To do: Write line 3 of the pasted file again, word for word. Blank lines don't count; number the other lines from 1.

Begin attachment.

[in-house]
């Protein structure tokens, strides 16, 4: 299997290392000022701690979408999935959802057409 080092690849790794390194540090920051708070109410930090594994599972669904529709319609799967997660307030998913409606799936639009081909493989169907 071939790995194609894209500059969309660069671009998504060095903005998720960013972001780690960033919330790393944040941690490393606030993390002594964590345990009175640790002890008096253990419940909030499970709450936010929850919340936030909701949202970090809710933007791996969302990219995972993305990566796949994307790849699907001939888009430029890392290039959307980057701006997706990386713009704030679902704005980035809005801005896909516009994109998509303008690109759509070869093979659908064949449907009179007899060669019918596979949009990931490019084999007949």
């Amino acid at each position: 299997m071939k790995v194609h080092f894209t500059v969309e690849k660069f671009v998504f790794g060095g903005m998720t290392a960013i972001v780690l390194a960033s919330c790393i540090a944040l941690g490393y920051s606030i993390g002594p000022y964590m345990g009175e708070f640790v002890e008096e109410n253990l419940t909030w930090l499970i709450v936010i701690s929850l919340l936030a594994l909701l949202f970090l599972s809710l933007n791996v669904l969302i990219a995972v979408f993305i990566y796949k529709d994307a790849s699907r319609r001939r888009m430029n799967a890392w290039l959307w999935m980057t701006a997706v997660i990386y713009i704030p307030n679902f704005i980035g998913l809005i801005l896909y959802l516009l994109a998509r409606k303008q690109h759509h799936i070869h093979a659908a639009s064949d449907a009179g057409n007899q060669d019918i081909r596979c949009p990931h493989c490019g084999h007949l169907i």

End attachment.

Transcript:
């Amino acid at each position: 299997m071939k790995v194609h080092f894209t500059v969309e690849k660069f671009v998504f790794g060095g903005m998720t290392a960013i972001v780690l390194a960033s919330c790393i540090a944040l941690g490393y920051s606030i993390g002594p000022y964590m345990g009175e708070f640790v002890e008096e109410n253990l419940t909030w930090l499970i709450v936010i701690s929850l919340l936030a594994l909701l949202f970090l599972s809710l933007n791996v669904l969302i990219a995972v979408f993305i990566y796949k529709d994307a790849s699907r319609r001939r888009m430029n799967a890392w290039l959307w999935m980057t701006a997706v997660i990386y713009i704030p307030n679902f704005i980035g998913l809005i801005l896909y959802l516009l994109a998509r409606k303008q690109h759509h799936i070869h093979a659908a639009s064949d449907a009179g057409n007899q060669d019918i081909r596979c949009p990931h493989c490019g084999h007949l169907i």